Saturday, August 19, 2006

Clinical Trials: Phase 1, 2 , 3 and 4 ---(4)


Phase 4 trials are done after a drug has been shown to work and has been granted a license. So they are looking at drugs that are already available for doctors to prescribe, rather than new drugs that are still being developed.

The main reasons pharmaceutical companies run phase 4 trials are to find out

* More about the side effects and safety of the drug
* What the long term risks and benefits are
* How well the drug works when it’s used more widely than in clinical trials

There is more information about the different phases of clinical trials on the website of The Association of the British Pharmaceutical Industry (ABPI).

Source: Cancer Research UK

Clinical Trials: Phase 1, 2 , 3 and 4 ---(3)


These trials compare new treatments with the best currently available treatment (the standard treatment). They may compare

* A completely new treatment with the standard treatment
* Different doses or ways of giving a standard treatment
* A new schedule of treatment with the standard one

Phase 3 trials are usually much larger than phase 1 or 2. This is because differences in success rates may be small. So, you would need many patients in the trial to show the difference.

For example, 6% more people get a remission with a new treatment compared to standard treatment. If a phase 3 trial gave the new treatment to 50 people and the standard treatment to 50, on average, there may be 3 more remissions in the new treatment group. The 2 groups would not look that different. If they gave each treatment to 5,000 people, there could be 300 more remissions in the new treatment group.

Sometimes phase 3 trials involve thousands of patients in many different hospitals and even different countries.


Phase 3 trials are usually randomised. This means the researchers put the people taking part into 2 groups at random. One group gets the new treatment and the other the standard treatment. There is more about randomisation and different types of trials in this section.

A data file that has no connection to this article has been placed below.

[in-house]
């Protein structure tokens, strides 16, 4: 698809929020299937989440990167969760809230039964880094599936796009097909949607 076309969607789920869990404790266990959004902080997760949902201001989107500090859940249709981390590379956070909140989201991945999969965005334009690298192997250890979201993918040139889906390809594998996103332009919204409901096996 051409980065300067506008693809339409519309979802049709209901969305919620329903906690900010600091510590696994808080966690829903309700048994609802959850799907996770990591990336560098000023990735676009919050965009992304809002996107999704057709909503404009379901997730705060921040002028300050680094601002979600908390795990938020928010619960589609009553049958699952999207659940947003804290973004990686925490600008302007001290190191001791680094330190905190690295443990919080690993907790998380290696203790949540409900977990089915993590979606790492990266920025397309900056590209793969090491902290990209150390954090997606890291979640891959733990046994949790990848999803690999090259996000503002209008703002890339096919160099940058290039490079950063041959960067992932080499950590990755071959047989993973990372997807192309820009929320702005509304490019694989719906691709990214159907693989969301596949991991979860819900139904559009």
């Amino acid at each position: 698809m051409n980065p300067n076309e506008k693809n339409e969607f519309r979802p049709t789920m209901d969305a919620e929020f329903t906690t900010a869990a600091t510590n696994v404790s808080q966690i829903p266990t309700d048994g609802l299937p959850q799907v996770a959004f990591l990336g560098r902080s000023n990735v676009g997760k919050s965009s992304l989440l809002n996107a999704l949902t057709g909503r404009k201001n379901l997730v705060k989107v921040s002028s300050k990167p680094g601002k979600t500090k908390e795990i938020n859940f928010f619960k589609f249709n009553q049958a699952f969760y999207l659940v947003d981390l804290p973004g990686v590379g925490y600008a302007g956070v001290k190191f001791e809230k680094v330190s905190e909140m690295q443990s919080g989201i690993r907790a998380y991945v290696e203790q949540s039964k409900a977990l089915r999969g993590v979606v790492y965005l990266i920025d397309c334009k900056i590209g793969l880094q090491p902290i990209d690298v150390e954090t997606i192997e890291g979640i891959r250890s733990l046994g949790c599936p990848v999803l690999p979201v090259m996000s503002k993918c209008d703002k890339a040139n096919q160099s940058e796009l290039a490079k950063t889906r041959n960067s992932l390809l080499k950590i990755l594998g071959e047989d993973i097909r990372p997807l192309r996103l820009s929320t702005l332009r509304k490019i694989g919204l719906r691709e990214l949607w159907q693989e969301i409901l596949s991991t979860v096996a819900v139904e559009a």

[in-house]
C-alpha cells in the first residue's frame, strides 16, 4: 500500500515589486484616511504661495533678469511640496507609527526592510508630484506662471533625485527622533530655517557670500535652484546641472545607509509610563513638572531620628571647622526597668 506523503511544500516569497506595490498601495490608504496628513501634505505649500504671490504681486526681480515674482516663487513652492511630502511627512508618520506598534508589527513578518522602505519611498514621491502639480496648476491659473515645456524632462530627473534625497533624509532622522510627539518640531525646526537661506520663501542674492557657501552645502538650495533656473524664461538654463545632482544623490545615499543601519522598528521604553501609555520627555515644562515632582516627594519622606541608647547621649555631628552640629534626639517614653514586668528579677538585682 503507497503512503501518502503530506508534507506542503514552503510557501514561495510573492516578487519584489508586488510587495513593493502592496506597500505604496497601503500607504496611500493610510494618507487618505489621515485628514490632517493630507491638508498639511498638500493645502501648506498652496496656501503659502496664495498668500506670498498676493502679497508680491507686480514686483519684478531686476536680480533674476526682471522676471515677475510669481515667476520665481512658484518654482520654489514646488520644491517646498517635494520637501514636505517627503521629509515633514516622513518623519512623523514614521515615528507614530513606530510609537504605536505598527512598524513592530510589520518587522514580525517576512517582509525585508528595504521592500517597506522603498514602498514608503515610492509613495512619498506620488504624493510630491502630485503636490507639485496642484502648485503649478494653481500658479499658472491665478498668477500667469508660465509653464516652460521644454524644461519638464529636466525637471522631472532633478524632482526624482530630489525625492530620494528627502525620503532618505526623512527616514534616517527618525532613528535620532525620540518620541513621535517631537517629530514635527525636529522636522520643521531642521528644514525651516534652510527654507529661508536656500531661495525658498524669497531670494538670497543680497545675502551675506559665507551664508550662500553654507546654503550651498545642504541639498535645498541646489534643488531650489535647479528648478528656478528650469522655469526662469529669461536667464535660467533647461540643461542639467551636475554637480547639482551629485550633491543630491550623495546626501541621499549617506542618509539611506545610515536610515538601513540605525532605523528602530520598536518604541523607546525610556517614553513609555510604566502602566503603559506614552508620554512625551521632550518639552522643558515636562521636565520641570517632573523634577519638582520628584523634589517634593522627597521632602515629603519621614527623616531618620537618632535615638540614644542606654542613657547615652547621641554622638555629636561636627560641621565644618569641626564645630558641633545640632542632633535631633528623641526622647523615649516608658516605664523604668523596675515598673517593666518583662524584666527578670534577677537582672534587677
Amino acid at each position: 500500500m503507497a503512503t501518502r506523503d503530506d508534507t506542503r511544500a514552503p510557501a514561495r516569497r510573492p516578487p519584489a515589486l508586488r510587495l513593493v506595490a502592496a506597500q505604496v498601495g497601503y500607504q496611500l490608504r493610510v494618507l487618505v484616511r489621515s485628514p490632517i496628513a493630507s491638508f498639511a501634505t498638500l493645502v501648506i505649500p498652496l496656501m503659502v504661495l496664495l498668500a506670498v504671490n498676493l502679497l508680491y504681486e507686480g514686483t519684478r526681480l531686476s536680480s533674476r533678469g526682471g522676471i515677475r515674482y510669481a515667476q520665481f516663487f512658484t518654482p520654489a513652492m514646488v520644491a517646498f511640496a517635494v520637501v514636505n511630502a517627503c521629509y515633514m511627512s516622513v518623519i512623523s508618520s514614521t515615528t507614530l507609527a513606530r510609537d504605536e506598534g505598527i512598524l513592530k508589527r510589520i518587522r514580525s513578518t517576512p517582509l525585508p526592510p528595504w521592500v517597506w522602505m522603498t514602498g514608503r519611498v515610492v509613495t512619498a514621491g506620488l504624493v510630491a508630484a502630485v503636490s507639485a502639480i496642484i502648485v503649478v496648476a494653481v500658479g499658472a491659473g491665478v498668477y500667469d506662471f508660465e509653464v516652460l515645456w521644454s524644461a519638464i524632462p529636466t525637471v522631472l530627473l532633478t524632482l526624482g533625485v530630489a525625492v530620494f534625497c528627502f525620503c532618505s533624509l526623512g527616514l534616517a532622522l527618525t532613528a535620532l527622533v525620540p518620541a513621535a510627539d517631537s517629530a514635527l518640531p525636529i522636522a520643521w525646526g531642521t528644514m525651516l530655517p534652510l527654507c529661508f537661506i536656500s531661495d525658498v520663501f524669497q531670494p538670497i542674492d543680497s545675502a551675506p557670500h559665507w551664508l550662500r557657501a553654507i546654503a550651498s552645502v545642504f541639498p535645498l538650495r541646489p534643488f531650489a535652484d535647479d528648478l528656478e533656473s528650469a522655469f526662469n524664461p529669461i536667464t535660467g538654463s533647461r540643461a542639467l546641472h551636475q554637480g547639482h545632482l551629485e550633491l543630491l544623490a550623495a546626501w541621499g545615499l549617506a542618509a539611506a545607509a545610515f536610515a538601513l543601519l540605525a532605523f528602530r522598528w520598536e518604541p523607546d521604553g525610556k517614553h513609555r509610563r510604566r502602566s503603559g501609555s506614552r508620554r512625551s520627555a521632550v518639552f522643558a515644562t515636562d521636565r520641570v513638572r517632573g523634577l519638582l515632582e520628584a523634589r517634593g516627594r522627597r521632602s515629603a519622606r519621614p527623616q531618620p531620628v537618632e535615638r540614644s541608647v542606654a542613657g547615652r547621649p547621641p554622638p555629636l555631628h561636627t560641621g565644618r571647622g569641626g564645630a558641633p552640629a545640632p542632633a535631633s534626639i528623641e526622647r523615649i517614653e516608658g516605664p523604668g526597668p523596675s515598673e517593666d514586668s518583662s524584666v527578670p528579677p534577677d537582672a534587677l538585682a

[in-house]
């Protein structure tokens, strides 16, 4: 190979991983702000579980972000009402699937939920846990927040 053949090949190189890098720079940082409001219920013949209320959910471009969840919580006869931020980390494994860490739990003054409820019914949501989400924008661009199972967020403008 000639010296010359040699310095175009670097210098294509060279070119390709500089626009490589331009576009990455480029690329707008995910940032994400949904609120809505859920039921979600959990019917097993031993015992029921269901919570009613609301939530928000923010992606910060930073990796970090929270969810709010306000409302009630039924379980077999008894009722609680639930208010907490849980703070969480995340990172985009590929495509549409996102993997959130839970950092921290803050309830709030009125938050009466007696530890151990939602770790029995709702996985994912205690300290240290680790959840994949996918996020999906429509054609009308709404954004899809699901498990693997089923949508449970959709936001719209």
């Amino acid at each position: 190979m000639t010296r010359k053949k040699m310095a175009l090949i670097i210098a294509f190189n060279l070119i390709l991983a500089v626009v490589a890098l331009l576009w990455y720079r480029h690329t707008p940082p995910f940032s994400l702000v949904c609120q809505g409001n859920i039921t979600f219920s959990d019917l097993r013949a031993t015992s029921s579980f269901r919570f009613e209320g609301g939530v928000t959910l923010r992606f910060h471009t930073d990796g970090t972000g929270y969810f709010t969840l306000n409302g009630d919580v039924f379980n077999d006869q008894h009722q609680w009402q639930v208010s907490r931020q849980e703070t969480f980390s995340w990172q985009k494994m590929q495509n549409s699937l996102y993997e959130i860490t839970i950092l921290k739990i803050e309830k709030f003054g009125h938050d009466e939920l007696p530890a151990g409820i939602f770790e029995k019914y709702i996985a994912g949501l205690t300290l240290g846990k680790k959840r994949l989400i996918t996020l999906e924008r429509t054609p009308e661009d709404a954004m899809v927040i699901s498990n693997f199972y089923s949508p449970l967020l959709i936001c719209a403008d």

Trial overviews are studies that combine all the results from phase 3 trials of a new treatment. They are sometimes called meta-analyses. The idea is to get a broader picture of how well a treatment works. The more data (information) you have, the more accurate the results are likely to be.

Source: Cancer Research UK

Clinical Trials: Phase 1, 2 , 3 and 4 ---(2)


About 7 out of every 10 (70%) new treatments tested at phase 1 make it to phase 2 trials. These trials may be done on people who all have same sub-type of the disease, or with several different sub-types of the disease. Phase 2 trials are done to find out

* If the new treatment works well enough to test in phase 3
* Which sub-types of the disease it is effective against
* More about side effects and how to manage them
* More about the most effective dose to use

Although these treatments have been tested at phase 1, you may still have side effects that are not known about. Drugs can affect people in different ways.

Phase 2 trials are often larger than phase 1. There may be up to 50 people taking part. If the results of phase 2 trials show that a new treatment may be as good as existing treatment, or better, it then moves to phase 3.

Source: Cancer Research UK

Clinical Trials: Phase 1, 2 , 3 and 4 ---(1)


These are the earliest trials in the life of a new drug or treatment. They are usually small trials, recruiting anything up to 30 patients (often a lot less).

When laboratory testing shows a new treatment might help treat a certain disease, phase 1 trials are done to find out:

* The safe dose range
* The side effects
* How the body copes with the drug
* If the treatment shrinks cancer

The first patient to take part will be given a very small dose of the drug. If all goes well, the next person will get a slightly higher dose. With each patient taking part, the dose will gradually be increased and the effect that has will be monitored. Any side effects will be recorded.

In a phase 1 trial, you may have lots of blood tests, as the researchers look at how the drug is affecting you. And at how your body copes with, and gets rid of the drug.

People entering phase 1 trials often have severe disease and have usually had all the treatment available to them. This is because they may benefit from the new treatment in the trial, but many won't. The aim of the trial is to look at doses and side effects. This work has to be done first, before we can test the potential new treatment to see if it works. Phase 1 trials are important because they are the first step in finding new treatments for the future.

Source: Cancer Research UK

This page is powered by Blogger. Isn't yours?